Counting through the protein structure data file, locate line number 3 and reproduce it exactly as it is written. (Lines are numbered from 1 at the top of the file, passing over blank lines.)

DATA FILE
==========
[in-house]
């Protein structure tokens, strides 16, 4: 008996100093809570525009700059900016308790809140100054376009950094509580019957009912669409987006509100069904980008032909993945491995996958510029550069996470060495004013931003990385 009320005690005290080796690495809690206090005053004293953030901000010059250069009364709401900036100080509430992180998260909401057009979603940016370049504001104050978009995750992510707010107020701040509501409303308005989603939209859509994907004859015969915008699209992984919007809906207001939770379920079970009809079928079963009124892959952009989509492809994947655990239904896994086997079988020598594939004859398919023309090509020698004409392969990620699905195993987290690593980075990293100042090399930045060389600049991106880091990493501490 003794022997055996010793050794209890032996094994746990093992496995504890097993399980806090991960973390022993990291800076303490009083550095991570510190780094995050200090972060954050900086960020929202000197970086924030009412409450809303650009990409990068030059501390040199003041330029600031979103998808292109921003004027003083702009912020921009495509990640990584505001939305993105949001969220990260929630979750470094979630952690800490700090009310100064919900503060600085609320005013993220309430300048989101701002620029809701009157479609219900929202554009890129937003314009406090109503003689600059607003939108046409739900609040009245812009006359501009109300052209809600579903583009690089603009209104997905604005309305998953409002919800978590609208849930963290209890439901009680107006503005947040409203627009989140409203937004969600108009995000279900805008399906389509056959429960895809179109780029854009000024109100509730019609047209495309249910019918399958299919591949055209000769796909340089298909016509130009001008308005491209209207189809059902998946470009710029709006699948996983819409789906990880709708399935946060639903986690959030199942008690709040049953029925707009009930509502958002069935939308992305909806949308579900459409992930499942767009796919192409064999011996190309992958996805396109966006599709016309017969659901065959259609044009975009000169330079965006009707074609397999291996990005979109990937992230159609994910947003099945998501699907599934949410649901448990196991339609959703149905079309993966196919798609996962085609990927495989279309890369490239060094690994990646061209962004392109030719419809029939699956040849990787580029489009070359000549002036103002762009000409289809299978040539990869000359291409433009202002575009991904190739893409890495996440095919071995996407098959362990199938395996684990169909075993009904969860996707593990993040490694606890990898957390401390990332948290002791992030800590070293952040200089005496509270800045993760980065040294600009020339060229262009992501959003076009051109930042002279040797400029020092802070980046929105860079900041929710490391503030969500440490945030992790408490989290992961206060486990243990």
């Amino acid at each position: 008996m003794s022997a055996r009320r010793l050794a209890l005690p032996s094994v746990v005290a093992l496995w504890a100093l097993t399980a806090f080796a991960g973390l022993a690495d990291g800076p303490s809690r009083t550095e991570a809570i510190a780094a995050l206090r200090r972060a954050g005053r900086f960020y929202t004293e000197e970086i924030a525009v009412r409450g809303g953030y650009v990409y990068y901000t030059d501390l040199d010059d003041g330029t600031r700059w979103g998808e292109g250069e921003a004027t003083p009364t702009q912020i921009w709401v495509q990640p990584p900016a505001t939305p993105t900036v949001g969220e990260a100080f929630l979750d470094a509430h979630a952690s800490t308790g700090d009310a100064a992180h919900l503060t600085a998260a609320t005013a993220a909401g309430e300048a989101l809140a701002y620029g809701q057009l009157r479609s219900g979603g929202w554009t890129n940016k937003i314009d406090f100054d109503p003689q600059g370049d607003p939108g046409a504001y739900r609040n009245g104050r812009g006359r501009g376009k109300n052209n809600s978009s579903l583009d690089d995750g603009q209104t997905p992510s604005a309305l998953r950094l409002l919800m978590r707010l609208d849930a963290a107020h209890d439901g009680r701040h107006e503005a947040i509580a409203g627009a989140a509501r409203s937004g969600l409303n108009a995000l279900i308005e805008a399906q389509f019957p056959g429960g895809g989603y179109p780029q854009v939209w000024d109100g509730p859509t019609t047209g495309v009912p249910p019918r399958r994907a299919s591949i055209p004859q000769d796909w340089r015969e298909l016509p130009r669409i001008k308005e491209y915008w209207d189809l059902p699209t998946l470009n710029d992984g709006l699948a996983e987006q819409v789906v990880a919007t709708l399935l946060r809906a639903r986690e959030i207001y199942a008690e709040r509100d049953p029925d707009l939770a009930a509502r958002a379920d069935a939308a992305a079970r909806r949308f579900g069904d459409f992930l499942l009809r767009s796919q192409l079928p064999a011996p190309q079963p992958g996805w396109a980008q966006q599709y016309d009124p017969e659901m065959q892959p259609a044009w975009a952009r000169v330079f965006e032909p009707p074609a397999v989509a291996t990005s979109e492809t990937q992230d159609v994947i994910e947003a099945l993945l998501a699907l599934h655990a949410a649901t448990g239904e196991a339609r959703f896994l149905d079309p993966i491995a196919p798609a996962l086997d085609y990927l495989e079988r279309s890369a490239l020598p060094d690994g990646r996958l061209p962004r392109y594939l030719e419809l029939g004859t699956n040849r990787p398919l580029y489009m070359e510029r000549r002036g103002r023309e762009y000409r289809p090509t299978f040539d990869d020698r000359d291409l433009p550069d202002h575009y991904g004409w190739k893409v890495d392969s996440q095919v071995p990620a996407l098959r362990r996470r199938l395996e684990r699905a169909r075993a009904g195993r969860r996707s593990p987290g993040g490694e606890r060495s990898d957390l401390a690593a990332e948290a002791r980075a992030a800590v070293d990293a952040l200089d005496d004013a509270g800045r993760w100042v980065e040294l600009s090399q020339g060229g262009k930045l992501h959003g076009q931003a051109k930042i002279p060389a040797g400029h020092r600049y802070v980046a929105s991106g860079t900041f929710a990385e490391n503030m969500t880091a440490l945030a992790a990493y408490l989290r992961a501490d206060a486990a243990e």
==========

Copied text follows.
């Amino acid at each position: 008996m003794s022997a055996r009320r010793l050794a209890l005690p032996s094994v746990v005290a093992l496995w504890a100093l097993t399980a806090f080796a991960g973390l022993a690495d990291g800076p303490s809690r009083t550095e991570a809570i510190a780094a995050l206090r200090r972060a954050g005053r900086f960020y929202t004293e000197e970086i924030a525009v009412r409450g809303g953030y650009v990409y990068y901000t030059d501390l040199d010059d003041g330029t600031r700059w979103g998808e292109g250069e921003a004027t003083p009364t702009q912020i921009w709401v495509q990640p990584p900016a505001t939305p993105t900036v949001g969220e990260a100080f929630l979750d470094a509430h979630a952690s800490t308790g700090d009310a100064a992180h919900l503060t600085a998260a609320t005013a993220a909401g309430e300048a989101l809140a701002y620029g809701q057009l009157r479609s219900g979603g929202w554009t890129n940016k937003i314009d406090f100054d109503p003689q600059g370049d607003p939108g046409a504001y739900r609040n009245g104050r812009g006359r501009g376009k109300n052209n809600s978009s579903l583009d690089d995750g603009q209104t997905p992510s604005a309305l998953r950094l409002l919800m978590r707010l609208d849930a963290a107020h209890d439901g009680r701040h107006e503005a947040i509580a409203g627009a989140a509501r409203s937004g969600l409303n108009a995000l279900i308005e805008a399906q389509f019957p056959g429960g895809g989603y179109p780029q854009v939209w000024d109100g509730p859509t019609t047209g495309v009912p249910p019918r399958r994907a299919s591949i055209p004859q000769d796909w340089r015969e298909l016509p130009r669409i001008k308005e491209y915008w209207d189809l059902p699209t998946l470009n710029d992984g709006l699948a996983e987006q819409v789906v990880a919007t709708l399935l946060r809906a639903r986690e959030i207001y199942a008690e709040r509100d049953p029925d707009l939770a009930a509502r958002a379920d069935a939308a992305a079970r909806r949308f579900g069904d459409f992930l499942l009809r767009s796919q192409l079928p064999a011996p190309q079963p992958g996805w396109a980008q966006q599709y016309d009124p017969e659901m065959q892959p259609a044009w975009a952009r000169v330079f965006e032909p009707p074609a397999v989509a291996t990005s979109e492809t990937q992230d159609v994947i994910e947003a099945l993945l998501a699907l599934h655990a949410a649901t448990g239904e196991a339609r959703f896994l149905d079309p993966i491995a196919p798609a996962l086997d085609y990927l495989e079988r279309s890369a490239l020598p060094d690994g990646r996958l061209p962004r392109y594939l030719e419809l029939g004859t699956n040849r990787p398919l580029y489009m070359e510029r000549r002036g103002r023309e762009y000409r289809p090509t299978f040539d990869d020698r000359d291409l433009p550069d202002h575009y991904g004409w190739k893409v890495d392969s996440q095919v071995p990620a996407l098959r362990r996470r199938l395996e684990r699905a169909r075993a009904g195993r969860r996707s593990p987290g993040g490694e606890r060495s990898d957390l401390a690593a990332e948290a002791r980075a992030a800590v070293d990293a952040l200089d005496d004013a509270g800045r993760w100042v980065e040294l600009s090399q020339g060229g262009k930045l992501h959003g076009q931003a051109k930042i002279p060389a040797g400029h020092r600049y802070v980046a929105s991106g860079t900041f929710a990385e490391n503030m969500t880091a440490l945030a992790a990493y408490l989290r992961a501490d206060a486990a243990e």